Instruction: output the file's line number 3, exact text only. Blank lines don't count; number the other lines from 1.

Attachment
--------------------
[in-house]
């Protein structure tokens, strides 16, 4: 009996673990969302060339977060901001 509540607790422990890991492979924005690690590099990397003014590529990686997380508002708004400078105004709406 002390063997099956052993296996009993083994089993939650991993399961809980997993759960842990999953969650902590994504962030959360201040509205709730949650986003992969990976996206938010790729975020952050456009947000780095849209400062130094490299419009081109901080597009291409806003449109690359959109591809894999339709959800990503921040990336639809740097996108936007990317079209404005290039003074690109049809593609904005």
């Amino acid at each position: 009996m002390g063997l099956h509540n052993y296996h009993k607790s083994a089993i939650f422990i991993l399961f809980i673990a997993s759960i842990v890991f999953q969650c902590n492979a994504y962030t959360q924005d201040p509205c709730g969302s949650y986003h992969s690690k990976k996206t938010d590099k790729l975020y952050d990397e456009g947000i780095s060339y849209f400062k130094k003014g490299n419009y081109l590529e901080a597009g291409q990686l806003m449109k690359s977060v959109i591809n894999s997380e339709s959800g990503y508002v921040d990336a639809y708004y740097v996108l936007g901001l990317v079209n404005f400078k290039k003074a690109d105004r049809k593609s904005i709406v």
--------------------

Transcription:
């Amino acid at each position: 009996m002390g063997l099956h509540n052993y296996h009993k607790s083994a089993i939650f422990i991993l399961f809980i673990a997993s759960i842990v890991f999953q969650c902590n492979a994504y962030t959360q924005d201040p509205c709730g969302s949650y986003h992969s690690k990976k996206t938010d590099k790729l975020y952050d990397e456009g947000i780095s060339y849209f400062k130094k003014g490299n419009y081109l590529e901080a597009g291409q990686l806003m449109k690359s977060v959109i591809n894999s997380e339709s959800g990503y508002v921040d990336a639809y708004y740097v996108l936007g901001l990317v079209n404005f400078k290039k003074a690109d105004r049809k593609s904005i709406v």